02/08/2008 12:00AM

Horsemen frustrated by lost races

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ARCADIA, Calif. - A return to a normal racing schedule cannot happen soon enough for many stables based in Southern California.

Santa Anita lost 11 of the first 33 days of its winter-spring meeting after the synthetic surface failed to drain following two major rainstorms in January and a four-day renovation project that began last Sunday and was expected to be completed late Friday.

Racing was scheduled to resume Saturday, with full main-track training scheduled for Saturday morning.

The cancellations have led to frustrations for owners and trainers, who have seen racing plans for horses badly disrupted. In some cases, owners have received bills for the care and training of horses that have been unable to race because of cancellations.

"We're losing time and losing money and we won't get it back," trainer Bill Spawr said. "I don't see how we'll get it back."

Spawr said the cancellations last month cost some owners "$150 to $200" per missed start for medications such as Lasix and Bute. The medications must be given several hours before a race and were administered before the cancellations were announced.

"I've had two horses treated at 10 a.m. and then they decided they wouldn't run," Spawr said.

As he spoke, Spawr looked over the newly-renovated Santa Anita main track.

"What about this?" he said. "We don't know."

Earlier this week, a polymer and binder from the Australian synthetic surface company Pro-Ride was added to the existing Cushion Track surface in an effort to aid drainage.

Trainer Mike Machowsky said he recently fielded a phone call from a frustrated owner who received a $15,000 training bill for a three-horse stable.

"He hasn't been able to run a horse at the meeting," Machowsky said.

Machowsky has had seven starters at the meeting, with one victory, and said he would have "seven or eight more" starters if cancellations had not occurred.

"It's starting to hurt me," he said. "I'll make it up, but you only have so many good races at a certain time for horses. You get geared up for a meeting and you're in a hovering mode.

"We're trying to maintain a fitness edge, keep them happy. I hope it all works out."

Machowsky suggested that the racetrack run as many as 13 races a day, but track officials said that is not practical.

As an alternative, Santa Anita will race this Wednesday, carding the races that were canceled Friday, according to track president Ron Charles. Friday was the fourth consecutive racing day lost. Races were run on Feb. 2, but the Feb. 3 program was canceled because of rain. Racing was not held last Monday, Thursday, or Friday because of the renovation.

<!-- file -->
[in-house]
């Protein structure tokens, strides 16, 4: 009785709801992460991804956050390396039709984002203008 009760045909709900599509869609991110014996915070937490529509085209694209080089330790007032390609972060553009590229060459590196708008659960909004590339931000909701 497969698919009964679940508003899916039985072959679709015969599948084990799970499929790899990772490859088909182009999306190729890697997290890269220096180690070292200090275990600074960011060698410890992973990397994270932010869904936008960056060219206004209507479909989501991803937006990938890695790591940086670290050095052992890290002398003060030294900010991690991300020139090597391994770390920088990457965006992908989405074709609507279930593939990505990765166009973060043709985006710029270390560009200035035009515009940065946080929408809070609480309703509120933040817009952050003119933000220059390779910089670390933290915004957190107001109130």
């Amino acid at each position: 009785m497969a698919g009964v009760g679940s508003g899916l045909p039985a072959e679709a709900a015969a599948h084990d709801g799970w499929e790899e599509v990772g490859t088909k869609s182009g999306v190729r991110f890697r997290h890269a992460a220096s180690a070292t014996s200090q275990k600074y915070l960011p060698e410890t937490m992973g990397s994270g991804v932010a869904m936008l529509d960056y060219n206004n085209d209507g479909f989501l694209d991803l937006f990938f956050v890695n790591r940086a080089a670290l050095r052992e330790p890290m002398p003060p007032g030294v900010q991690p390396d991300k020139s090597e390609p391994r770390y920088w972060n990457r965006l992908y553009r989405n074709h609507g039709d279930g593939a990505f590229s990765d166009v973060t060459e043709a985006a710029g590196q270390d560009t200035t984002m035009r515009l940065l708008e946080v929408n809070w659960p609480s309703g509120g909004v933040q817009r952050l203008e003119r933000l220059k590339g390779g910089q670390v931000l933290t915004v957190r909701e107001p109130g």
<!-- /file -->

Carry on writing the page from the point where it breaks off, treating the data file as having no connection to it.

Charles said Santa Anita is likely to approach the California Horse Racing Board with a request to add racing on three additional Wednesdays - Feb. 20 and 27 and March 5. He said more Wednesdays may be added in March and April, depending on the availability of horses.

To further make up for lost racing, Santa Anita will add a race on weekdays, going from eight races to nine; and is likely add a race on weekends, going to an 11-race program effective Feb. 16-17.

La Tee aims to learn from last trip

La Tee appeared on her way to victory in an allowance race on the hillside turf course last month when the act of crossing from the hillside turf to the main oval appeared to take her by surprise. She faded through the stretch to finish fifth as the 6-5 favorite.

The incident was not a negative experience, from the perspective of trainer Mark Glatt. He expects La Tee to benefit from that race when she starts in the $75,000 Wishing Well II Handicap for fillies and mares on the hillside turf course Sunday.

"She had a little trouble crossing the dirt," Glatt said. "I'm hoping she handles the crossing this time, a lot of horses do when they have experience.

"She was cruising right along until she hit the dirt. By the time the others had gotten to her, it got a little tight. A filly came over and bumped her. I think that was enough excuse there."

Owned by Allen and Susan Branch, La Tee has won 2 of 4 starts. The recent allowance race was her first start since a ninth-place finish in the Grade 2 San Clemente Handicap at Del Mar last July. Glatt believes La Tee will thrive in longer races as her career develops.

"I still think her best will be going around two turns, but this is a good spot," he said.

There are 13 fillies and mares in the Wishing Well II Handicap, but the race will have a safety limit of 12 starters.

The 118-pound highweight is Foxysox, a four-time stakes winner. Trained by Carla Gaines, Foxysox was third in the Paseana Handicap here Jan. 14, her second start following a layoff of nearly nine months.

Spring at Last likely to skip Big Cap

Spring at Last, winner of the Grade 1 Donn Handicap at Gulfstream Park last weekend, is unlikely to start before the $6 million Dubai World Cup on March 29, trainer Doug O'Neill said.

Even though Spring at Last has returned to O'Neill's base in Southern California, the 5-year-old horse is not considered a candidate for the $1 million Santa Anita Handicap on March 1.

"We're thinking Dubai World Cup if we can keep him going the way he's going right now," O'Neill said. "We want him full tilt for the World Cup."

Owned by Paul Reddam and WinStar Farm, Spring at Last has won 5 of 11 starts and $1,137,650. He won the Godolphin Mile in Dubai in 2007 in his first start overseas.

Moss reappointed to CHRB

Jerry Moss, the prominent owner-breeder, has been reappointed to the California Horse Racing Board by Gov. Arnold Schwarzenegger.

Moss, 72, has served on the racing board since 2004. Along with his wife, Ann, Moss is the owner of such prominent horses as Giacomo, the winner of the 2005 Kentucky Derby; and Tiago, the winner of the 2007 Santa Anita Derby.